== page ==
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the liche lord arrives


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Tarquinus stands at the crossroads, frowning. He has no dial, but the shadows of the nearby copse of trees have not moved.

'The flow of time is stopped, or the earth of this place does not turn,' he mutters, squinting at the sun and flicking a bead of sweat from the tip of his nose. He sees a glittering object in the road ahead of him. After standing - for how long he knows not, whether moments or hours - he resolves to approach it.

He glances at his hands in wonder as he walks, notes the thick muscle of his forearms. 'Flesh restored, and youth, with it. Or so it seems. If this is a trick,' he raises his voice, scowling upward at the cloudless sky, 'you will pay for it, Shaper. You know me.'

The glittering object is a large, cut and polished stone with many facets, green and translucent, possibly a thing of great value. 'Surely not an emerald.' As he gazes into it, he remembers... a magic box of wood... confinement... darkness... a painted fool... a girl, much like his own daughter, so many centuries dead, and like her a ghost. A murder. He tosses the stone up a short distance and catches it, and then begins to stride down the road.

Someone with a cane is hobbling toward him, disturbing a whisper of dust: an old woman, bent, tattooed, a shawl covering her head. She smiles at him, looking surprised at his scarlet kilt, his sandals, his bare chest, his massive beard, his crown of velvet, his earrings of gold. 'Another visitor,' she says in a quavering voice. Extending a hand she adds, 'Let me say your sooth.'

Tarquinus shifts the stone to his left hand and holds out his right. The crone squints, smiling, at his palm... and suddenly her face falls even as she drops his hand.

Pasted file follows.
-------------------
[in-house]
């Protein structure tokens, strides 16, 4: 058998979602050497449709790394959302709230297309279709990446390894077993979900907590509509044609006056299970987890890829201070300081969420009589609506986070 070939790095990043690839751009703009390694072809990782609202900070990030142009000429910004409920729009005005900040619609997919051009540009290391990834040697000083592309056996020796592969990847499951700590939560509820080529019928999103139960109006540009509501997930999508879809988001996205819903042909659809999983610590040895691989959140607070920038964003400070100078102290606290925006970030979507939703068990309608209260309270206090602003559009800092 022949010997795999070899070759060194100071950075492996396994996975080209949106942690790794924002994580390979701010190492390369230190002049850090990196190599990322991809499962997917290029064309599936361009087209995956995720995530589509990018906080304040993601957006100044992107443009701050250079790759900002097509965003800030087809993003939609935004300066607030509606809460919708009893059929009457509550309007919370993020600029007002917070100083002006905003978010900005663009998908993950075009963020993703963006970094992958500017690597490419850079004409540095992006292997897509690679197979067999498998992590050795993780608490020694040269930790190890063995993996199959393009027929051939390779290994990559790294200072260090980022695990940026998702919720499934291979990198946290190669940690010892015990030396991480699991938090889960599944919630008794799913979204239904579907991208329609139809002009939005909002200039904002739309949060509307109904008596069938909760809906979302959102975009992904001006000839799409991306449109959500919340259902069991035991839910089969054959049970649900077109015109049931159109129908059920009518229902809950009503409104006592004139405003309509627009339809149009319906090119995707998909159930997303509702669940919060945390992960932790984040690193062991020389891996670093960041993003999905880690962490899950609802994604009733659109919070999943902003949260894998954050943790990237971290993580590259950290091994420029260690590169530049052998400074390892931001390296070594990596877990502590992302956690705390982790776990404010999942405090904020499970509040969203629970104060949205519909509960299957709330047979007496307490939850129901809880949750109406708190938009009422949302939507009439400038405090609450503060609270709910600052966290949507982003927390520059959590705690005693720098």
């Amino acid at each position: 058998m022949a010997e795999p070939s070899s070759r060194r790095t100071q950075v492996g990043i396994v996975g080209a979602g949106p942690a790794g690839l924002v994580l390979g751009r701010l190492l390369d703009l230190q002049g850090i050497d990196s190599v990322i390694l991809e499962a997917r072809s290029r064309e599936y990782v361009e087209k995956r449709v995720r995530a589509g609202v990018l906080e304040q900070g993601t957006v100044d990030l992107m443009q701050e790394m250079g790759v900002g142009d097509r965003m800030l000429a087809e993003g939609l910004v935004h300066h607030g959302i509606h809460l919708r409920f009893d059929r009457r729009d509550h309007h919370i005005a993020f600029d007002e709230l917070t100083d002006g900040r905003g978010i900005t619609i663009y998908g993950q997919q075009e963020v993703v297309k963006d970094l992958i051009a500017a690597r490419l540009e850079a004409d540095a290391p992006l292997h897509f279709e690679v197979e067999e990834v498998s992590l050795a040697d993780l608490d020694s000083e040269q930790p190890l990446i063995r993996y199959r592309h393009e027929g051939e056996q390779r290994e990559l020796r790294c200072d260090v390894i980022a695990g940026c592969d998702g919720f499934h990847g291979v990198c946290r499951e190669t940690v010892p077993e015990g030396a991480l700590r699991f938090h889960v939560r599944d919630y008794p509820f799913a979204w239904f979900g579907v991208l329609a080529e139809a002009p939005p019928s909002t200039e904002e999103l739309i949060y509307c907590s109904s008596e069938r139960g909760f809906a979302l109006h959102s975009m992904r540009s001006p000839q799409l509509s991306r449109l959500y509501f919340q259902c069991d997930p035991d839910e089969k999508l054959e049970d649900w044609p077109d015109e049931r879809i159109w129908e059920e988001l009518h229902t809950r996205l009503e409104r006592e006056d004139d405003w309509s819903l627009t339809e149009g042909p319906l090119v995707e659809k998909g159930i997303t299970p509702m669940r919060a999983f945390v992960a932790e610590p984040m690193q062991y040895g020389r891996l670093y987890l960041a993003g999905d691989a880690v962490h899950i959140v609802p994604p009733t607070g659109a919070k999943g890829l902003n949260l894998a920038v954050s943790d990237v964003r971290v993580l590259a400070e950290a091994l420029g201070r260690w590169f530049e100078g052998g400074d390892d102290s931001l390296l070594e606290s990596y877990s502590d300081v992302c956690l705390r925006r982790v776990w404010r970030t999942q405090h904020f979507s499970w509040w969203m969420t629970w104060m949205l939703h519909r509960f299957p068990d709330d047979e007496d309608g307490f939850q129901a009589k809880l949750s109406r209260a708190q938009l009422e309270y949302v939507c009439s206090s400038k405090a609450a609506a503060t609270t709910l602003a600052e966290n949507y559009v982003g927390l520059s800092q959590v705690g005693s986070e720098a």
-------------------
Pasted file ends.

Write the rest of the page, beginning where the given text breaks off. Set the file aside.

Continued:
'What - what are you?' she gasps, starting to back away. Tarquinus moves swiftly and cracks her head with the stone. She collapses, trembling a moment, and is still. He squats beside her, dipping his right index finger into the old woman's blood, and traces a mystic symbol upon the shocked features of her face, frozen forever in death.

'Never ask that question,' he growls. Raising his face skyward once more, he adds, 'And here, whatever gods rule this place, is your sacrifice. Tempt me not. I have fought against Crystalman, old Achamoth Himself, I have witnessed the unsheathing of the Axis of Woe, and I have contended even against the Archons. All things must end, do you hear me?'

He rises, whipping off his kilt and crown, wiping his hands clean, and casts the garments into the dry grass by the side of the road. He continues down the path, naked but for his earrings and sandals, carrying the green stone in his left hand and eyeing the unmoving sun suspiciously as he goes.

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The path winds ahead of him, leading him to a house filled with scrolls. He sidles through the door, noting with amusement several others, mostly pale of complexion, looking bewildered and somewhat embarrassed by their nakedness. He marvels at strange hair colors and pale eyes, shaven faces, even a woman curiously tonsored under her arms and on her legs: repulsive.

Some moron has left a large scroll atop a table, unfurled and hanging down on the floor. He gingerly lifts the strange papyrus and rolls it back into place.

One of the pale-skins gawks at him. "Are you Zeus?'

Tarquinus flicks his eyes up from the table. Zeus... the name sounds familiar. The hill-country savages across the sea... a god of thunder. In the language of his ancient slaves...

"Zeus?" Tarquinus demands. The pale-skin steps back, alarmed by his tone. "Jupiter? That idiot? Do you have any idea..." But the northman clearly does not. Tarquinus shakes his head. "Stupid name," he murmurs, half to himself. "No. I am not that one. I am pleased to declare no divinity."

"Sorry, dude. You look like a statue I've seen, with like a curly beard."